Mantra 3: It’s not personal.

It’s not personal. Heard it? Said it? But do you believe it?


This is a more recent mantra. It has really helped me in highly emotive situations and enables me to really listen and not get caught up in the drama of what another is saying or doing.


Have you had someone say something from out of nowhere, in anger or just mean? Have you had someone take over, take credit or take sides? What do you do?


You more often than not think their words or actions are about you and take it personally. Then what? Usually there is drama or fight or flight (and flight can be drama for some). It is hard not to take it personally when it is directed at you. I know from experience but what you do in response can make a difference to your own wellbeing and theirs.


Over the years I have come to realise that what is said or done and how it is delivered is often not about you but about the other person. I wish I had of known this when I first started out teaching as it would have saved many a sleepless night and angst.


When something is said in a way that hurts or pushes your buttons then breath and say “It’s not personal” this will help you to step back and may help you to see what is really going on. This action allows you to hear more than the words. It supports you to be emotionally intelligent.


I often ask myself ‘is it true’ and if it is then I can say so. If it is not, I can then choose an infinite number of ways to address what has been said or done. If I take what has been said personally then I have limited myself and could find myself saying or doing things I regret later. This can create or continue a cycle of behaviour and or thinking that is hard for all involved to break. Not taking it personally gives you a chance to try something different, express yourself differently and break the cycle of behaviour or thinking.


This doesn’t mean you aren’t responsible or shifting the responsibility it just means you can really hear, respond and empathise. What is interesting is that this creates a safe space for you and others. Now whether or not the other person wants this safe space is not up to you. If they don’t then again ‘It’s not personal’.


This take practice.



I can still get caught up in the drama and certain people can push my buttons better than others. If I take it personally, I am kind to myself and know that I have learned more about myself and the other. I am more aware next time but hopefully not too wary.

It doesn’t mean I never complain or rant. I do but then my Mantra: 3 strikes and you’re out rule kicks in (say something 3 times and then either do something about it or let it go).


When I see the words or actions of another as ‘It’s not personal’ the safe space I have created is a boundary. This boundary gives me clarity but can often upset others who are not so clear on their own boundaries. Be prepared to be misunderstood. But because you know it is not personal it won’t keep you awake at night or eat away at you.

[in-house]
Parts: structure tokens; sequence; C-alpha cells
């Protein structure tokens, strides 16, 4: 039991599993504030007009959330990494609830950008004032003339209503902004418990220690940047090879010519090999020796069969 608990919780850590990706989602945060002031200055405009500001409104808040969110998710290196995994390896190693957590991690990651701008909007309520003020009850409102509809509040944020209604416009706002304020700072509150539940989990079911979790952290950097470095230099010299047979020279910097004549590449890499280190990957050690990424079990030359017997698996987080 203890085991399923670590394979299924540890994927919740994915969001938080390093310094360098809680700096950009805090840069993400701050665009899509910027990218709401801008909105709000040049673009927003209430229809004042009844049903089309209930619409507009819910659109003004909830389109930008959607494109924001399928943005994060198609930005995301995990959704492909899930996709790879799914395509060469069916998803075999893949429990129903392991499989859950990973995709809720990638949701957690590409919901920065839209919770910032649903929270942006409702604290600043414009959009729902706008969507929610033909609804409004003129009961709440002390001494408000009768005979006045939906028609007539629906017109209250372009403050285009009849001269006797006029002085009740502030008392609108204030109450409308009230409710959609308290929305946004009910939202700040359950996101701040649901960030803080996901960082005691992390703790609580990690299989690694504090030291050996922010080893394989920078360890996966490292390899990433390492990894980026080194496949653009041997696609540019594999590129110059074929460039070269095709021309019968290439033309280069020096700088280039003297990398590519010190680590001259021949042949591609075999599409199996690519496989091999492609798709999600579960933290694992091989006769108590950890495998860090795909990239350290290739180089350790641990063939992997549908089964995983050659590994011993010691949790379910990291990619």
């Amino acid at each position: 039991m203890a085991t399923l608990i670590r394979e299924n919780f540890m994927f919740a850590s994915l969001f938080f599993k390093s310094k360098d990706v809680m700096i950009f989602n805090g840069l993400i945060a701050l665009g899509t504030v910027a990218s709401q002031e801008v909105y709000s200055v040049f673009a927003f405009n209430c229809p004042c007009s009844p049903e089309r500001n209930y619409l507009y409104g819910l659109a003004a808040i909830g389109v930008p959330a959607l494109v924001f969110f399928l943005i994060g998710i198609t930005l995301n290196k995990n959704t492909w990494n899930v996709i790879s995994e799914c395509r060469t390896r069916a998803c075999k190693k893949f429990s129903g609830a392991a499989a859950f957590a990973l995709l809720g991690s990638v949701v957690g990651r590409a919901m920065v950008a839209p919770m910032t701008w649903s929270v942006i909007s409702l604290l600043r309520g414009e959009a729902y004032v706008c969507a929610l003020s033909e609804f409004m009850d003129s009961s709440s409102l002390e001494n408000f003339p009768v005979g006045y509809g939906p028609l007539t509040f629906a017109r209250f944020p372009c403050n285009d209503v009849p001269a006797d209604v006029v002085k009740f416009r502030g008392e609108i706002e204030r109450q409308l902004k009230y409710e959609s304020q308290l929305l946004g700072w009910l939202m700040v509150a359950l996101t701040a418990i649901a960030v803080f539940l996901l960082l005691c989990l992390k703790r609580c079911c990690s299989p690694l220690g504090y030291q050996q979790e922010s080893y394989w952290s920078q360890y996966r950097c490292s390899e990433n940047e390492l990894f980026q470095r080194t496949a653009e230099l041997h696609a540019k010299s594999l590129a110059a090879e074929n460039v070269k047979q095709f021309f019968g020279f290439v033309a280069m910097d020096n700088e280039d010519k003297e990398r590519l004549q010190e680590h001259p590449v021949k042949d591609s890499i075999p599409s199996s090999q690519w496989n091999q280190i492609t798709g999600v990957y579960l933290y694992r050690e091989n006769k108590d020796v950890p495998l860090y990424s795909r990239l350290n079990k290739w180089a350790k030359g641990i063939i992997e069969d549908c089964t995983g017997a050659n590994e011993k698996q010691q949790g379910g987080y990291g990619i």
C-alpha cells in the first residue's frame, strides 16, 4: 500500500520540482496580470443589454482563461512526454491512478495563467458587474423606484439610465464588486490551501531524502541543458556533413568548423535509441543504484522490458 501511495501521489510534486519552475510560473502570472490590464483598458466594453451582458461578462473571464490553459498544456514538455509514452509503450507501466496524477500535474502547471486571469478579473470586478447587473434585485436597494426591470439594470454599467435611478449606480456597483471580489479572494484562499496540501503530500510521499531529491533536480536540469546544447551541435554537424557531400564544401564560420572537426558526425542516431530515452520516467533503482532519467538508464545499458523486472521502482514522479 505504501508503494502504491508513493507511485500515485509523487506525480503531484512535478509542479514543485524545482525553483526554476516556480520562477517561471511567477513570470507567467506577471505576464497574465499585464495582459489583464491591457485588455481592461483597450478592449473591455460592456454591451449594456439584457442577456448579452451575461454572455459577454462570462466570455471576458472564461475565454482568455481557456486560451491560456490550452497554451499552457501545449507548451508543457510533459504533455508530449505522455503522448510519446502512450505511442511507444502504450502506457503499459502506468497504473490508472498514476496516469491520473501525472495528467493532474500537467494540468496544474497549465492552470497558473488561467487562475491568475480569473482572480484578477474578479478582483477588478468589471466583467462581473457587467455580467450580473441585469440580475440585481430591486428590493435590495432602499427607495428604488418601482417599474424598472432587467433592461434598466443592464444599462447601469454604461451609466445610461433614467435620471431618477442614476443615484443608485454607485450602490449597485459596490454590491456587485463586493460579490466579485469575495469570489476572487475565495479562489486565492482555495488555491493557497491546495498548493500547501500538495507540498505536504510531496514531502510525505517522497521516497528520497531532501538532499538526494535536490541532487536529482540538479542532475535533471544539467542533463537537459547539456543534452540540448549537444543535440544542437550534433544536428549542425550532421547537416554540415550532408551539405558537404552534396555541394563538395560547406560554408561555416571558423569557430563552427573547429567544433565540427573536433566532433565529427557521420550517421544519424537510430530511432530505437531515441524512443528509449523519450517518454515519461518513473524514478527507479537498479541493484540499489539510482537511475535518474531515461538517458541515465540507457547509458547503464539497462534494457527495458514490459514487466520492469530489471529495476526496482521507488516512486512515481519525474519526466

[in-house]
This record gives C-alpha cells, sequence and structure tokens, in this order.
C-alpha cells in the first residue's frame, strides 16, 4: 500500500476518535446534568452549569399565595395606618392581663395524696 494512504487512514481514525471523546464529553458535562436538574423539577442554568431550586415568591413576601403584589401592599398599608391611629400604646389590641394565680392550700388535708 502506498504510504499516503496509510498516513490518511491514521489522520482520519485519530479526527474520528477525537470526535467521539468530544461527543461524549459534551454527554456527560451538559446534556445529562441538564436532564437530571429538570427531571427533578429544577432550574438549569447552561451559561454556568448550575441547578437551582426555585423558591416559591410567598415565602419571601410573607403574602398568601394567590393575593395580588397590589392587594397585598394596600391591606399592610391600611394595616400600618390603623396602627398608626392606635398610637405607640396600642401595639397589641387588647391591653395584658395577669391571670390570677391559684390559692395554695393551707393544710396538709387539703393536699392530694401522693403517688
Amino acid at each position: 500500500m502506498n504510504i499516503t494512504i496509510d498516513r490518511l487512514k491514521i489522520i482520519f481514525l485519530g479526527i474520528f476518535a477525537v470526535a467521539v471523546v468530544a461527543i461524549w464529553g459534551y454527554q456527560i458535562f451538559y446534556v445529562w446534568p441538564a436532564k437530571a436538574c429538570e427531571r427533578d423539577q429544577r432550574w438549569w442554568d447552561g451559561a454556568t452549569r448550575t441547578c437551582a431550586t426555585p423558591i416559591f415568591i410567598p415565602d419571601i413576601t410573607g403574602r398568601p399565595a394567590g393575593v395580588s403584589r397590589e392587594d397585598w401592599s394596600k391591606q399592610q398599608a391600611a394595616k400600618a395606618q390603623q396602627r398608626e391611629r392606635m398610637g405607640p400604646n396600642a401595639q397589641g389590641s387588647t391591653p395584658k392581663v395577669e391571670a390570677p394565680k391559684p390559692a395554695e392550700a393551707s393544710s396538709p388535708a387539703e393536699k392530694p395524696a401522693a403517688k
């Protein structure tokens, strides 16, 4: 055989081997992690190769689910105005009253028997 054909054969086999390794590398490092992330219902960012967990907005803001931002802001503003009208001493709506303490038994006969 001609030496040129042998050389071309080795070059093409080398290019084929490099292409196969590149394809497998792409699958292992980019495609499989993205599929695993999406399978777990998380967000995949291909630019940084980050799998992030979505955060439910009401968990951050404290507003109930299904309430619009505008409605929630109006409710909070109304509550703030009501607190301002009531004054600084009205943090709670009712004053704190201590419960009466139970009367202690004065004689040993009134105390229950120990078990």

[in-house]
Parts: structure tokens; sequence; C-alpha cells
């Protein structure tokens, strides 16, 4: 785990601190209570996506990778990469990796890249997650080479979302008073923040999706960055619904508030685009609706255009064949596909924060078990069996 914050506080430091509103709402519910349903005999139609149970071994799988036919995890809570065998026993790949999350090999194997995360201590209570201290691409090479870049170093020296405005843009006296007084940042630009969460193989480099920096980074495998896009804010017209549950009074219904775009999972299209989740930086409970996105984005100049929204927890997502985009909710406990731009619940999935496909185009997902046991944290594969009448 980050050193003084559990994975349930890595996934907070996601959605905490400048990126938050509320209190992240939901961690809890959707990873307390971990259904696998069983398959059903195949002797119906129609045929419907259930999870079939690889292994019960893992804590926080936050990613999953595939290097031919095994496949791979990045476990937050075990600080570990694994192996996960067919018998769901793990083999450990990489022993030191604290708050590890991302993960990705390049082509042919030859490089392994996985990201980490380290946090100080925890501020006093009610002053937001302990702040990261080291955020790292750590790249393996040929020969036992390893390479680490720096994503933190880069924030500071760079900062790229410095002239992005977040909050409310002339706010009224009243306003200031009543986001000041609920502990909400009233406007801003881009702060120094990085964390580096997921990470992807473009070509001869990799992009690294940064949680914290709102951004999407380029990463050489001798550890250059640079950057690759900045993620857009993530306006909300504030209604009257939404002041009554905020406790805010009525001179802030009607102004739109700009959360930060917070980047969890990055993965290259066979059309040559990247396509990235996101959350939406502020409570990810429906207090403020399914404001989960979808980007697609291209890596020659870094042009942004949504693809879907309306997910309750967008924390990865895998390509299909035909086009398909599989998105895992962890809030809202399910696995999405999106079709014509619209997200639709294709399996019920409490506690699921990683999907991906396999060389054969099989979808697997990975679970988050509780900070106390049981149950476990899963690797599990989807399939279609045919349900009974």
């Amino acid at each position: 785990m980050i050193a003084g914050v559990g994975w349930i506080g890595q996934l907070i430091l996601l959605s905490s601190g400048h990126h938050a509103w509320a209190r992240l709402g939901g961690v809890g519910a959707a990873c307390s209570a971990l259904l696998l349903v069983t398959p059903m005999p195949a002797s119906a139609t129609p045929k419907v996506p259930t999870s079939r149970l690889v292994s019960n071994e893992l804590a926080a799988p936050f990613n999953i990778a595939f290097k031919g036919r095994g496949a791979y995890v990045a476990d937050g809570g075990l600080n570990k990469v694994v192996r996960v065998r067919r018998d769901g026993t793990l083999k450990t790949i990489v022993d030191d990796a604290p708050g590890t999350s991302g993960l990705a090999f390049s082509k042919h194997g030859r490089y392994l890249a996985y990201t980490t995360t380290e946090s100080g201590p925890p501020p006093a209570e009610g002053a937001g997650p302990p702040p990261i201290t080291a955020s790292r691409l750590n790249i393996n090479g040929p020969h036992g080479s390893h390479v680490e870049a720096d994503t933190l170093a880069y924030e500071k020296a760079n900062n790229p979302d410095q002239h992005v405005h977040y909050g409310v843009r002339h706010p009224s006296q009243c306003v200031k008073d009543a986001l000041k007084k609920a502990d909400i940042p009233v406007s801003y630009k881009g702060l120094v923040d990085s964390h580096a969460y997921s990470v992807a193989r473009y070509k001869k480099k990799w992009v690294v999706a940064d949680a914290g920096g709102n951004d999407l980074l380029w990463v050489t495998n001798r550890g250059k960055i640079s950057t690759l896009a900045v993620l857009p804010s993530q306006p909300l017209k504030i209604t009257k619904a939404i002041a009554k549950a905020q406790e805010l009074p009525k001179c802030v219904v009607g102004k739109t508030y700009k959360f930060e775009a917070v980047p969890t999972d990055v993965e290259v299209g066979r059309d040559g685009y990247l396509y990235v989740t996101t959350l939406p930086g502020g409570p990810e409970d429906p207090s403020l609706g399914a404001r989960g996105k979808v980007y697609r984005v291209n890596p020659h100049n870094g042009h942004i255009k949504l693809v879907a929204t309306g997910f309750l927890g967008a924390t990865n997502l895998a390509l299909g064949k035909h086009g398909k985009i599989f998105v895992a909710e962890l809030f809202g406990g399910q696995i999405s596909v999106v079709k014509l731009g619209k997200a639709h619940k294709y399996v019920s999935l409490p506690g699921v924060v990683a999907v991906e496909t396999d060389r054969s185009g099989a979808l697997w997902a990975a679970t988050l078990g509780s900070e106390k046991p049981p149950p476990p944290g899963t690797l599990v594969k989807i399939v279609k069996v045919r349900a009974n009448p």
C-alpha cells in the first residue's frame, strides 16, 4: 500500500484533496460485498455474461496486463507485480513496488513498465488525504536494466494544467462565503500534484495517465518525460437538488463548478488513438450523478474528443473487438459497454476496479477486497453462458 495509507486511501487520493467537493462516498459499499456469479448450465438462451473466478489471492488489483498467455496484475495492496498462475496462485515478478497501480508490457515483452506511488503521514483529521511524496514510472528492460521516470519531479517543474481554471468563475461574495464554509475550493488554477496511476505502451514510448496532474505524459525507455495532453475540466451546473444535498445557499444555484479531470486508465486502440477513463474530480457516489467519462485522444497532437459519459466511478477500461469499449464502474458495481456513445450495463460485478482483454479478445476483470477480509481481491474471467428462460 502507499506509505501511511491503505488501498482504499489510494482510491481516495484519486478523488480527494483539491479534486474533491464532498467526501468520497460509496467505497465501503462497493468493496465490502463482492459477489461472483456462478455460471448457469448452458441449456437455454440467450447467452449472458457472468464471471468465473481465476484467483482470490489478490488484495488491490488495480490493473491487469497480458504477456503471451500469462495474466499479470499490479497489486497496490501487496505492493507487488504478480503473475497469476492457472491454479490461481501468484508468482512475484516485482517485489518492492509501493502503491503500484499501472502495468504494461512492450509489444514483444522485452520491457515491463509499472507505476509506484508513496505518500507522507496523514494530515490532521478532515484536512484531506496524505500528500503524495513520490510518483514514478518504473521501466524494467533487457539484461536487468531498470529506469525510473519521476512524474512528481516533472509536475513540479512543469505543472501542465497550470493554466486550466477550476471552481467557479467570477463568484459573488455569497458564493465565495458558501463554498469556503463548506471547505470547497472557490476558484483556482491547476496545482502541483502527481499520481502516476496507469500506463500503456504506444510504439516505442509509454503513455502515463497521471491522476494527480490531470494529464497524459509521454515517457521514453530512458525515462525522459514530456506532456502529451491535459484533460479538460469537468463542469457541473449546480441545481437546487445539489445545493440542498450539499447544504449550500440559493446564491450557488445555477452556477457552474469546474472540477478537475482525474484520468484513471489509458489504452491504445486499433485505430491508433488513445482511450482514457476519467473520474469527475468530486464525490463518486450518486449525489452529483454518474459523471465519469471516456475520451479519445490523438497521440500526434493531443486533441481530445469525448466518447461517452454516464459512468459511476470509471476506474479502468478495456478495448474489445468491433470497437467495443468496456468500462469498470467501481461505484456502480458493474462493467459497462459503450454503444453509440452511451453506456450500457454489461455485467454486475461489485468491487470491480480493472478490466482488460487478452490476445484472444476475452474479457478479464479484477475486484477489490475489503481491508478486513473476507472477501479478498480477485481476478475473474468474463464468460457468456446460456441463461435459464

You can (and will) reflect on what has been said or done. You can do this from a place of growth and openness rather than fear and a closed mindset. It may still hurt but it won’t last and will hopefully not be held onto.


Often this new mantra can confuse others. Often, they think you do ‘care’ anymore. It is a different way of being and caring. It is open, open to them and possibilities and this will be new. Over the years many have not felt this openness instead they feel it as closed or unresponsive and try other ways to get me to engage in the drama or respond in a way that means they can escalate their words or behaviour. When you don’t, they do not like it. This is where more learning opportunities happen for you and others. It is a different way of caring, a connected and supportive way.


So, if ‘It’s not personal’ then what is it? This is where you can go down a rabbit hole and try and work out what is going on for the other person. And you CAN’T. Trying to work out why someone else said or did something is near impossible and this is where it not being your responsibility does come in. They need to work this out for themselves. Sometimes I add ‘it’s more about them than it is about me’. Sometimes you will never know what it is really about and you will need to be OK with this.


However, if you are in a leadership role you may be need to support another to discover what it is that has caused them to say or do something. This requires skill and emotional intelligence. It is important as a leader that you have support or a mentor yourself.


Is that it? It can be but for many of us we want it not to happen again or don’t want ill feelings. If you can’t leave it then you can follow up and try and unpack it or have a courageous conversation about what was said or done. If you do pick a time and a place that is appropriate for both it may mean making a time with the other person so they are prepared.


But sometimes all you can say and believe at the end of the day is ‘It’s not personal’.

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